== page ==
However the most interesting thing about surveys of opinions about immigration is the location and the relative exposure to immigrants. For example in London, one of the most multicultural cities in the world, its citizens share the most liberal views about immigration. As you move further down the line, the less immigrants a constituency has, the more likely it will see immigration as a crucial issue. People like to exaggerate as well. In the same survey measuring sentiment towards immigration, the people were asked how many foreign-born immigrants are there in the UK. The answer on average was 31% of the population. The actual number is 13%.

In the next text I'll present some more evidence on immigration vis-a-vis job creation, labor market performance and education. 

Sunday, 19 April 2015

Graph of the week: Happy, happy Europe

From the Economist, calling upon a report from Eurostat: what drives happiness in Europe and how heterogeneous European countries tend to be when it comes to the satisfaction with their living standards. 

Source: The Economist
"ONE frequent stumbling block for the European project is the fact that different countries want different things. Recent Eurostat polling on self-reported happiness highlights those divergences. As usual, Scandinavians are the happiest people in Europe and retired Danish women are the cheeriest among them, reporting a happiness score of 8.5 out of 10. In general, geography is the best predictor of merriness, followed by pay. At all income levels a step up one quintile on the income scale makes people more content. Yet the poorest 20% of Danes are more joyful than the richest Greeks."
Bear in mind that the data on happiness is self-reported, which can make it a bit biased. However, even with all the problems of self-reported survey data, the story is quite clear and actually well-known: Scandinavian nations - the leaders in economic freedom rankings, competitiveness, doing business, and prosperity rankings - by far outweigh the rest. Their economic model is based first and foremost on efficiency. There's no ideology attached to it, only pragmatism. If something works, apply it. South European nations, namely Spain, Italy, Greece and Portugal, should take note.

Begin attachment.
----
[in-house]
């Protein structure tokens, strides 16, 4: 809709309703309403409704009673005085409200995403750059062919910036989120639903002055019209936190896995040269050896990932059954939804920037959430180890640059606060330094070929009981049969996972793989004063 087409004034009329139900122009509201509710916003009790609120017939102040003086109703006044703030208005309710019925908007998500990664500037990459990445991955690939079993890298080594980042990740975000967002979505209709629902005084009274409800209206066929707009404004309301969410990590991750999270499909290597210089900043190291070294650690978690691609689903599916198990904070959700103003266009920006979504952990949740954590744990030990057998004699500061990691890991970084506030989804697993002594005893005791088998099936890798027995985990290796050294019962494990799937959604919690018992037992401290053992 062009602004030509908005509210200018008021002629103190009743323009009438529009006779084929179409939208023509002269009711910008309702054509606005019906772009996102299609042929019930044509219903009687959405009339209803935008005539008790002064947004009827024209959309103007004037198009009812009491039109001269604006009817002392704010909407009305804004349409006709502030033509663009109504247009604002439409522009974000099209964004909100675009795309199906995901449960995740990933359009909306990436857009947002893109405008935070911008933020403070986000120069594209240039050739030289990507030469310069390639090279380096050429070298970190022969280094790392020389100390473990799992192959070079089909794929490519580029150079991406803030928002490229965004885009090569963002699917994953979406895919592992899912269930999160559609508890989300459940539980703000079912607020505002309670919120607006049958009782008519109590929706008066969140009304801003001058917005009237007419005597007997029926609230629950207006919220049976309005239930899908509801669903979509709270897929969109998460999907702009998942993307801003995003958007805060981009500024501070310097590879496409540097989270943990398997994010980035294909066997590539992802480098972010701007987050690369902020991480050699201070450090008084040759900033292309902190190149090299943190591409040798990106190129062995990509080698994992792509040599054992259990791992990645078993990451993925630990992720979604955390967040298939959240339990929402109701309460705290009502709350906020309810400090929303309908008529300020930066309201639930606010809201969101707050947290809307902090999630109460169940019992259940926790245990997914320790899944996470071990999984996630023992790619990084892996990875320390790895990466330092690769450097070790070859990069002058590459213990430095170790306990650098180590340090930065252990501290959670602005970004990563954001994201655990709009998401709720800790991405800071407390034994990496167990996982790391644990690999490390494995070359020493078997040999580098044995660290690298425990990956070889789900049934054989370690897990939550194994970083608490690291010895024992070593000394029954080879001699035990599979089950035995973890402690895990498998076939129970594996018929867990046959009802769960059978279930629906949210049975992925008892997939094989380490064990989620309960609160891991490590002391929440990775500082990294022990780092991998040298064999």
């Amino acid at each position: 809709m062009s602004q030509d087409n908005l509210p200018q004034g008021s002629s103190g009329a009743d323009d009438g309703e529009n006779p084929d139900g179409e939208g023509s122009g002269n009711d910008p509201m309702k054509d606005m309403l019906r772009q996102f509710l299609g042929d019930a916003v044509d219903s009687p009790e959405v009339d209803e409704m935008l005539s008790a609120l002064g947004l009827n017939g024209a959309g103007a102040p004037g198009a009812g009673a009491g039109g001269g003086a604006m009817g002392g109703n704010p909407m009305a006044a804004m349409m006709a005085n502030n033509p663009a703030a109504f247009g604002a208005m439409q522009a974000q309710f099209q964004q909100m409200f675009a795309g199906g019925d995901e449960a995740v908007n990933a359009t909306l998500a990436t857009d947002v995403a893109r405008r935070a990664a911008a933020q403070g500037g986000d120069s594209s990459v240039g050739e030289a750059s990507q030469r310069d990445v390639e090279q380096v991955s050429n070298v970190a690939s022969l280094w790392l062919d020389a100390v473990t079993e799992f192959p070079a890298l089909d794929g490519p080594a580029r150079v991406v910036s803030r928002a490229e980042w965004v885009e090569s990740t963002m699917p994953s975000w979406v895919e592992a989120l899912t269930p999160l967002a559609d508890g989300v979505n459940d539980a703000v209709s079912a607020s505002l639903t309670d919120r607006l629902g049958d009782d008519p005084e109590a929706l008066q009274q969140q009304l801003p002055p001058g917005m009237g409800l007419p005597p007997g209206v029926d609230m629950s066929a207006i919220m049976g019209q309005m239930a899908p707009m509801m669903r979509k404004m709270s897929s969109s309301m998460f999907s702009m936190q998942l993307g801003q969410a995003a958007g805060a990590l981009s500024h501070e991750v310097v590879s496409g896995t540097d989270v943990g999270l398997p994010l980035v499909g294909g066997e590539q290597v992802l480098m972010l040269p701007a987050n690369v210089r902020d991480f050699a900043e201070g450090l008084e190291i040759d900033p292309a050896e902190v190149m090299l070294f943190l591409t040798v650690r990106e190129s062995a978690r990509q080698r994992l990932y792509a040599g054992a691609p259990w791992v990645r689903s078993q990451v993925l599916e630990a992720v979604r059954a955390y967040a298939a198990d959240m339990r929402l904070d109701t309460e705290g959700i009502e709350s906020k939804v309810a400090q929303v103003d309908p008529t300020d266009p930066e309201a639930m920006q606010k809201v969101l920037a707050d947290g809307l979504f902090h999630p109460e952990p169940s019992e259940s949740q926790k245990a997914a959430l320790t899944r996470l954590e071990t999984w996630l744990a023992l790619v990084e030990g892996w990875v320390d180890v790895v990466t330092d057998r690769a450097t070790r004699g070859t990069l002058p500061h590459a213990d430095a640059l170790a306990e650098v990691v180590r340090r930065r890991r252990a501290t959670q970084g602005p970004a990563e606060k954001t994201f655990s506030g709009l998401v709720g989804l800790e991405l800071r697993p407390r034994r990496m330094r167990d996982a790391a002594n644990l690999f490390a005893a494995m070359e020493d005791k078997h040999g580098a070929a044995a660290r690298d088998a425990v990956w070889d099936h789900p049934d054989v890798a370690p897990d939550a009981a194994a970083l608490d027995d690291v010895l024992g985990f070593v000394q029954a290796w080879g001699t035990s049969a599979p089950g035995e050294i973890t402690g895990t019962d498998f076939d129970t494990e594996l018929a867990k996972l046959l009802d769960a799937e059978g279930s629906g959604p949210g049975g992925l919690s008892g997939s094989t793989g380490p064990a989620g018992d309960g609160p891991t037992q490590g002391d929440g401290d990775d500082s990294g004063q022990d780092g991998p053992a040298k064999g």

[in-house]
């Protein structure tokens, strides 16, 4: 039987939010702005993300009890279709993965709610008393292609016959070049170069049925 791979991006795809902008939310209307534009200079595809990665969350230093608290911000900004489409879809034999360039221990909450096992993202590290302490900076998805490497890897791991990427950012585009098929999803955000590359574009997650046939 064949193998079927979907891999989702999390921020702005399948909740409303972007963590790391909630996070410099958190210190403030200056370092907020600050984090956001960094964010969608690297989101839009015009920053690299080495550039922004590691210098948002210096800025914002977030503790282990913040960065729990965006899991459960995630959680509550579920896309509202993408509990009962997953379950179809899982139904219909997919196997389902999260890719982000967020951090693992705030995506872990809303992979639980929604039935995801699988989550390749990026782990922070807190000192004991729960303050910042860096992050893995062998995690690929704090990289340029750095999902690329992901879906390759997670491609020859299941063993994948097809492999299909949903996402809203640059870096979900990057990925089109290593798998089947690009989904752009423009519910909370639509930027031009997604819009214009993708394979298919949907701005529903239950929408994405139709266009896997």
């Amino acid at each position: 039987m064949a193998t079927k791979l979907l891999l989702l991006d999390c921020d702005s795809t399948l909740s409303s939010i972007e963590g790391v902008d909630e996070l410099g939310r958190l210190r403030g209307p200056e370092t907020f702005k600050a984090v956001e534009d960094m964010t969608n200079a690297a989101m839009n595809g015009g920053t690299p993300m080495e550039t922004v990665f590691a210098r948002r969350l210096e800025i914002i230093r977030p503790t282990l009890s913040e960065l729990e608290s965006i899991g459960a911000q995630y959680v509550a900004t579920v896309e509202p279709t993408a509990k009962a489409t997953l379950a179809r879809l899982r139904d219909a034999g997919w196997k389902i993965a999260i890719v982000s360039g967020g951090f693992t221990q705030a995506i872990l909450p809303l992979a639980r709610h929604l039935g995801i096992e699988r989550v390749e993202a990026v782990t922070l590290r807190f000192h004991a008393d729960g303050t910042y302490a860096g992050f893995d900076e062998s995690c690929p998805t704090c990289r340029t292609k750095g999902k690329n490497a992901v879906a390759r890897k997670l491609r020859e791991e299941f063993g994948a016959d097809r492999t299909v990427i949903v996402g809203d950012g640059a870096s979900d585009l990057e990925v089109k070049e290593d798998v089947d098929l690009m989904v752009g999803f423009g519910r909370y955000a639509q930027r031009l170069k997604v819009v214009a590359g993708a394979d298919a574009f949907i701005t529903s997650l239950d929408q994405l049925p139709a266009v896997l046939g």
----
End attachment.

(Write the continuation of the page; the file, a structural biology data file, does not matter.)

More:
Notice another interesting fact; usually life in the South of Europe is portrayed as relaxed and easy-going, implying its people are quite content with their lives. Warm climate in the South must mean that its citizens are much happier than their Northern counterparts, consumed with heavy rains and cold weather. The data on happiness consistently fails to show this. Regardless of the effect of the crisis, Northerners were always much happier. Climate has nothing to do with it. The economy (read: institutions) does. 
Source: The Economist
"Where one lives within a country is also important. Around the Mediterranean people prefer towns, while near the Arctic Circle rural life is best. Procreation affects cheerfulness too. In southern Europe families with children are happiest, whereas the British and Irish are the only people to become sadder when little ones arrive. Ageing draws out differences. Everyone is happiest when young and less so in middle age. But in old age the British and Scandinavians cheer up while in the south retirement is a miserable affair. Debt crises and financial woes are not the only reason life within Europe is so often frowned upon."
The last part is the most interesting: "in old age the British and Scandinavians cheer up while in the south retirement is a miserable affair". The British and the Scandinavians (I would add the Germans as well) understand the value of life-long savings. Their institutional arrangements make it so. This is another crucial North-South European divide. The more care-free the citizens are at the start of their careers (see happiness in ages 16-24), the worse off they get when they are retired (notice the movement of the yellow circle across age groups in the second figure). Tough news for the youth unemployed of Spain, Greece, Italy and Portugal. Will they ever get to enjoy their lives? Or is this the beginning of a truly lost generation in Europe?